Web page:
As a library for dried plant specimens, the University of Wyoming’s Rocky Mountain Herbarium collection houses more than 1.3 million specimens from around the world.
More than 25,000 new specimens are added to the collection each year, either donated to the herbarium or collected by UW students and faculty.
Before new specimens can be stored for future research, they must by sorted and mounted on archival paper. The job is too big for the herbarium’s curator, who is aided by several students, but that’s where volunteers can play a part.
“It’s a pretty important role for anybody who comes in from the community to help us out,” said Charmaine Delmatier, who directs the Rocky Mountain Herbarium Volunteer Program.
The volunteer program was started a year ago, and since then, volunteers have logged more than 5,000 hours, she said.
To celebrate the first year of the program and solicit more volunteers, an open house is set for 5:30 p.m. Thursday at the herbarium, located on the third floor of the Aven Nelson Building. Refreshments will be served, and the event will include trivia and door prizes. Curator Ernie Nelson is scheduled to lead a workshop on how to identify native evergreen trees.
Nelson will show participants how to use a dissecting scope and follow a dichotomous key.
Delmatier said last year’s volunteer efforts were greatly appreciated, but there’s still more work to do.
“We still have a bottleneck in our processing system of getting these plants into the herbarium and into the cabinets, so that’s what we need help with,” she said.
No experience is needed on the part of volunteers, who will receive training.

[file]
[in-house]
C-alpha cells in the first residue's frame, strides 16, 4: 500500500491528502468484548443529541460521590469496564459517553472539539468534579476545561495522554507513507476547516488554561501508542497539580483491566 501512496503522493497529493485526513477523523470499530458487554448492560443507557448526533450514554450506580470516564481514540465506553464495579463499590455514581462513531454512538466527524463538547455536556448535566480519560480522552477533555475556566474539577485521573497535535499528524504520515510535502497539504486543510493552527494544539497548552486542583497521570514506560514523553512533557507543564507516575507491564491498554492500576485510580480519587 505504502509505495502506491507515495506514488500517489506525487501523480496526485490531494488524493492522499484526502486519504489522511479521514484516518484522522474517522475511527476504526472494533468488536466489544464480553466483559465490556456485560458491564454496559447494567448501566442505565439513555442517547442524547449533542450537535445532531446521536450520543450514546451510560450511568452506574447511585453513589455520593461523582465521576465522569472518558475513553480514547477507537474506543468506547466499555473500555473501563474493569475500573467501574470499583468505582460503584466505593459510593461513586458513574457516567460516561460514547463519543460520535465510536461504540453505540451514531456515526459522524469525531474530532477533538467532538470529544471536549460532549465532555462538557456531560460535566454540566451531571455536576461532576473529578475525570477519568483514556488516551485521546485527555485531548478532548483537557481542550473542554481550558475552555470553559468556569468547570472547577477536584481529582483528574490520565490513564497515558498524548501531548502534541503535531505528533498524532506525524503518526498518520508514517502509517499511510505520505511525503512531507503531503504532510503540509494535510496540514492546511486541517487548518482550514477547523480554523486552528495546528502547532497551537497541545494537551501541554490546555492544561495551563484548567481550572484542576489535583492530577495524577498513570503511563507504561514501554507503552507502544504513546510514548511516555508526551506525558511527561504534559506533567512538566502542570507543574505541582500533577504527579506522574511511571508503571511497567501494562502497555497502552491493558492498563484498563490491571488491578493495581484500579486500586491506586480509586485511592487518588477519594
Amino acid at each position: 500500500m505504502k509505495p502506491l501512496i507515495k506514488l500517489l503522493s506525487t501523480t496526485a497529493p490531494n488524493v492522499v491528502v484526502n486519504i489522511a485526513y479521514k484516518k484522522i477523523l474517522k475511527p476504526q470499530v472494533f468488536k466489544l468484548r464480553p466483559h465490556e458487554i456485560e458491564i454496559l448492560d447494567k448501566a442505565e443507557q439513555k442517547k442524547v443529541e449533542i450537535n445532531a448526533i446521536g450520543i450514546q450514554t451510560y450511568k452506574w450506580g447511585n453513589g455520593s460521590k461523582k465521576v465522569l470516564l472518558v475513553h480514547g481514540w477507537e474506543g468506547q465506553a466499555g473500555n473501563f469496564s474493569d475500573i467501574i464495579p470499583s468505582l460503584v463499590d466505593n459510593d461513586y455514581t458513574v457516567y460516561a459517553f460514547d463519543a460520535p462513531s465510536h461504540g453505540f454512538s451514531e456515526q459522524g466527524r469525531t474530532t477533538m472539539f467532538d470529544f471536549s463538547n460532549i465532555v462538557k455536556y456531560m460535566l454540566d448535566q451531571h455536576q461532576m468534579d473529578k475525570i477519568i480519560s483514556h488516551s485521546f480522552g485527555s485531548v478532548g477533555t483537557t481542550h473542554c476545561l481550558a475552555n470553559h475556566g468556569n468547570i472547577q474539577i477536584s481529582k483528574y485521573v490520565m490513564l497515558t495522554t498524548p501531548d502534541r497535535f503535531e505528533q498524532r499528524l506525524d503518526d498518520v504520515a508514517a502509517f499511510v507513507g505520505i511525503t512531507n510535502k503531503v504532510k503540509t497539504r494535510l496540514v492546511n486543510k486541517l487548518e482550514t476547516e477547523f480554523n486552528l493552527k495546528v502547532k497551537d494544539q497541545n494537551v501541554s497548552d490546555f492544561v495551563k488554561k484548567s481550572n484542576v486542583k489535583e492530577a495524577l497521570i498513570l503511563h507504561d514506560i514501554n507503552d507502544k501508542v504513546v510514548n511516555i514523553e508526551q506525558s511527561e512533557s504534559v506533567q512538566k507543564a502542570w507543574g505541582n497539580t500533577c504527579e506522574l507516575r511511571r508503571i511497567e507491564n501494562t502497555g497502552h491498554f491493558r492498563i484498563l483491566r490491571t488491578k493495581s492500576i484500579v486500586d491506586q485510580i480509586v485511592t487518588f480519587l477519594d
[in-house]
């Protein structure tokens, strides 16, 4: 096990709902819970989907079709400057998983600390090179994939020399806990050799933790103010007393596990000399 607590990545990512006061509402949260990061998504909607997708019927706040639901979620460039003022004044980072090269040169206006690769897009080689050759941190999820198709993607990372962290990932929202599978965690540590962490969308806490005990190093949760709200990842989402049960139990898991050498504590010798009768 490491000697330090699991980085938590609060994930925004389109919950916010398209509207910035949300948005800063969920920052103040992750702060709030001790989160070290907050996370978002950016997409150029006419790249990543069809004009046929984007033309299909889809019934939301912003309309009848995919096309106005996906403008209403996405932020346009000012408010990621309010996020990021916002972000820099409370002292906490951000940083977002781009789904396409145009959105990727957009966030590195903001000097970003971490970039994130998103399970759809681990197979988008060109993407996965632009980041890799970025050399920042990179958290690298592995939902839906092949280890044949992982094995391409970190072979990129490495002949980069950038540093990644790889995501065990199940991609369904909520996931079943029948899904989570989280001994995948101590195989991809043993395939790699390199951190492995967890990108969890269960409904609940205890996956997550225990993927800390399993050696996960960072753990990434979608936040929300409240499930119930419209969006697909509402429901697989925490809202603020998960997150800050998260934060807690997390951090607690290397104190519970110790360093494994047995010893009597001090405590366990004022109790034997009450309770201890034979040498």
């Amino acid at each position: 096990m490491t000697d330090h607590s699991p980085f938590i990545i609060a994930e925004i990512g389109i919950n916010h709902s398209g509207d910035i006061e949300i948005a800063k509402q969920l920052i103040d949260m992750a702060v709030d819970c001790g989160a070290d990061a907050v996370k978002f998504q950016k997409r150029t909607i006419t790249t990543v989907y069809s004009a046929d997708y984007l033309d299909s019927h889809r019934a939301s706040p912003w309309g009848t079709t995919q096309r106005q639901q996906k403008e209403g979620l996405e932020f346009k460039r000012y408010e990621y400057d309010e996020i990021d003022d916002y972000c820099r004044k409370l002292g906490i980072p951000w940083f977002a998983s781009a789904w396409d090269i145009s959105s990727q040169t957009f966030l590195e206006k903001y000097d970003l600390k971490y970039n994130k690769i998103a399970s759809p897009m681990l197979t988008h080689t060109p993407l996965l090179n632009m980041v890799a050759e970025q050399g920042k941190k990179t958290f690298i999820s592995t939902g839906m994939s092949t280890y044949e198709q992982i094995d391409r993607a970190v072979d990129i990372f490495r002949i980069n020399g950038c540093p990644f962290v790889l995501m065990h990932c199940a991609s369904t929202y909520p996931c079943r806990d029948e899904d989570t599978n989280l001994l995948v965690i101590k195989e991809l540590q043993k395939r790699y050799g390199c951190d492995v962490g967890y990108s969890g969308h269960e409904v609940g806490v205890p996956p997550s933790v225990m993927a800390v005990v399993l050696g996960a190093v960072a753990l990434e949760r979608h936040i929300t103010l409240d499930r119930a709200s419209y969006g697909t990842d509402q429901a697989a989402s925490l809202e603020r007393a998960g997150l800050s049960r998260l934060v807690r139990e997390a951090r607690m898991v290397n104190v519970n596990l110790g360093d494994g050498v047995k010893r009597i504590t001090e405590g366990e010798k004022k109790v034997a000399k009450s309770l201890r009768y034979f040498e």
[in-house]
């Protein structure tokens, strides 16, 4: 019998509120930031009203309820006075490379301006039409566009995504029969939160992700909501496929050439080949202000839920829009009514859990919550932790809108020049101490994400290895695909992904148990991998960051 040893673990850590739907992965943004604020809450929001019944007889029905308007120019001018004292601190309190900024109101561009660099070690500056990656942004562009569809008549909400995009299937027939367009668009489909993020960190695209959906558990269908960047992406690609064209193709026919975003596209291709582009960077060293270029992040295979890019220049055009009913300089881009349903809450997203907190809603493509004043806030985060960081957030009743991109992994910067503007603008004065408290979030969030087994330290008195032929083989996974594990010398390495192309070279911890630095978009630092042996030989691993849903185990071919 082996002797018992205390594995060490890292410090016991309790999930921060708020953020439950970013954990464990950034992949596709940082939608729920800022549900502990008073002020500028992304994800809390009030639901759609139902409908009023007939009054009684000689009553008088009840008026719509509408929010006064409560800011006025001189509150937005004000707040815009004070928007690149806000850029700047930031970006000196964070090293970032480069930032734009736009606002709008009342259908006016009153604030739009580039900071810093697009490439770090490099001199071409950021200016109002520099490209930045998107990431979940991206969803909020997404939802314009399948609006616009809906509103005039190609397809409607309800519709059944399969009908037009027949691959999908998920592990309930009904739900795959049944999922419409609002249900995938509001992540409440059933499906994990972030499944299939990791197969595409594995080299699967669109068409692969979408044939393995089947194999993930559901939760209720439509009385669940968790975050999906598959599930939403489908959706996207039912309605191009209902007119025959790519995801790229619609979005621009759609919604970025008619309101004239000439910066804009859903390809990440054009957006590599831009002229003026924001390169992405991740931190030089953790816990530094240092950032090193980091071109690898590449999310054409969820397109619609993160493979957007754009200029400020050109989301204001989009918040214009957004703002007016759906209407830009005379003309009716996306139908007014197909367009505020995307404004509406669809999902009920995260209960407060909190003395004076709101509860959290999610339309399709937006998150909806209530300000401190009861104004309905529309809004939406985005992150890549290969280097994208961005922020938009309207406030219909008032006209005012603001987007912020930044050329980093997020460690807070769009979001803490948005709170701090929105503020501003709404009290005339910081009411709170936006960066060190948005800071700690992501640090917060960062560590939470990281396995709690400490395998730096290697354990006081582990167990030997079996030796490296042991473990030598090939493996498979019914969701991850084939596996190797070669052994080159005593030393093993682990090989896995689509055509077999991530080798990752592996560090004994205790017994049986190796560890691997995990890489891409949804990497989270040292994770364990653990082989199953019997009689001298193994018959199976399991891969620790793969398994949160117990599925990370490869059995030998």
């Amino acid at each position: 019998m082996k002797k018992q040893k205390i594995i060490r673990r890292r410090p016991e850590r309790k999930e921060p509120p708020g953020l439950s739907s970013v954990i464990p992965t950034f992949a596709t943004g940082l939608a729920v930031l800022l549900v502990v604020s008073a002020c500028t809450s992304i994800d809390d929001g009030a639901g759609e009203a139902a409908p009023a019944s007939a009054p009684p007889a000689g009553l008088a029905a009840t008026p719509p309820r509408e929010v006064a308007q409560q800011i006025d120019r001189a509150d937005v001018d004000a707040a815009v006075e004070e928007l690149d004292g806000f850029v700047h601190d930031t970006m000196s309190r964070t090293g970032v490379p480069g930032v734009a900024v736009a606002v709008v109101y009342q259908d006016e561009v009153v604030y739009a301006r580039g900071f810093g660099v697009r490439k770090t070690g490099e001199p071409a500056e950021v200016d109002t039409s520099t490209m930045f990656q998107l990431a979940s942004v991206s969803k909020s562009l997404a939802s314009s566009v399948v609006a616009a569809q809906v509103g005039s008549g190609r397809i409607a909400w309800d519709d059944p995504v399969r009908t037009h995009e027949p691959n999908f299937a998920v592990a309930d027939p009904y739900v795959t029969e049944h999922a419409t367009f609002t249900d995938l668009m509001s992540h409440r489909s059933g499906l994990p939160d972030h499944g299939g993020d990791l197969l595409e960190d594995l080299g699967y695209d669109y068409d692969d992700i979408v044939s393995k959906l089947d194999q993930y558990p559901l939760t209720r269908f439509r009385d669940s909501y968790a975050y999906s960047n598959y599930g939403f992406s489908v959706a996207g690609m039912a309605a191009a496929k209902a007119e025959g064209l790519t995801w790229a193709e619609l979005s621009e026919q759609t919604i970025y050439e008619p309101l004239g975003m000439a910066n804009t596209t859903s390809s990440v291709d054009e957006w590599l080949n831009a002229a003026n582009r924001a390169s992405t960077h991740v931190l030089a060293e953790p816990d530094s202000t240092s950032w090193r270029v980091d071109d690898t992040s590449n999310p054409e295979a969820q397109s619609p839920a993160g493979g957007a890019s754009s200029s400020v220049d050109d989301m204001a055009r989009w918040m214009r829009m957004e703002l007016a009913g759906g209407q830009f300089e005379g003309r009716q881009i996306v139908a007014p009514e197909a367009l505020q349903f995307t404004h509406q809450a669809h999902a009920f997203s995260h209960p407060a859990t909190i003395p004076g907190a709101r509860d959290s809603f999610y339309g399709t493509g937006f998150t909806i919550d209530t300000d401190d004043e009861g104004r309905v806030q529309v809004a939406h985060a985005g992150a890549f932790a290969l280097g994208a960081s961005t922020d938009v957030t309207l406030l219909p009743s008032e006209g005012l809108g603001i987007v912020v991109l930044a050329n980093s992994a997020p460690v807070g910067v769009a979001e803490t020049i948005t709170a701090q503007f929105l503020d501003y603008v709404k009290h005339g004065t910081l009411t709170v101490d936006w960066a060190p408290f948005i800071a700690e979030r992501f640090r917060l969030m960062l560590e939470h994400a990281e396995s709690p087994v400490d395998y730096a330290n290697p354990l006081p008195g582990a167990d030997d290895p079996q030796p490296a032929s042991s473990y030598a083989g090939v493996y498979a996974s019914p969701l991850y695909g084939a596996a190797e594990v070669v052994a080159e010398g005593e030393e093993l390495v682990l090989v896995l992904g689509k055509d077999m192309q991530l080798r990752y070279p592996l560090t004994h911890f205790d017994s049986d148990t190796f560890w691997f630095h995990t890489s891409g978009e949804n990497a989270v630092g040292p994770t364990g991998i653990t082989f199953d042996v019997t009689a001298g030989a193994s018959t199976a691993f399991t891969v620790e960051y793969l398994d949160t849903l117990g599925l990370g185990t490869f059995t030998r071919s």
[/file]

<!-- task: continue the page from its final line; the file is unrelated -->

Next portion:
“You don’t have to be a botanist to volunteer,” she said.
Jay Dierks and Barry Hildreth began volunteering last year after moving from Laramie to Denver in retirement. Dierks said they’re learning a lot about plants and they enjoy the people they work with.
“We’re newly retired and had cabin fever and wanted something to do,” he said. “This is a great option for people out there.”
The herbarium was founded by Aven Nelson in 1893 while he served as one of UW’s original faculty members. He was the university’s first librarian and also taught economic botany, zoology, animal physiology, hygiene, physical geography and calisthenics. Initial herbarium specimens came from trips Nelson took around Wyoming gathering plants.
Today the herbarium, the 10th largest in the country, houses the largest collection of Rocky Mountain species. Dried, pressed plants can be stored for more than 500 years, and the herbarium’s oldest specimen pre-dates 1812.
An expanded imaging laboratory allows digital images to be added to the herbarium website, with about 10 percent of the collection available that way so far.
“It’s a fantastic resource,” Delmatier said.
IF YOU GO ...
What: Rocky Mountain Herbarium open house and workshop
When: 5:30 p.m. Thursday
Where: Aven Nelson Building third floor
More info: 766-2236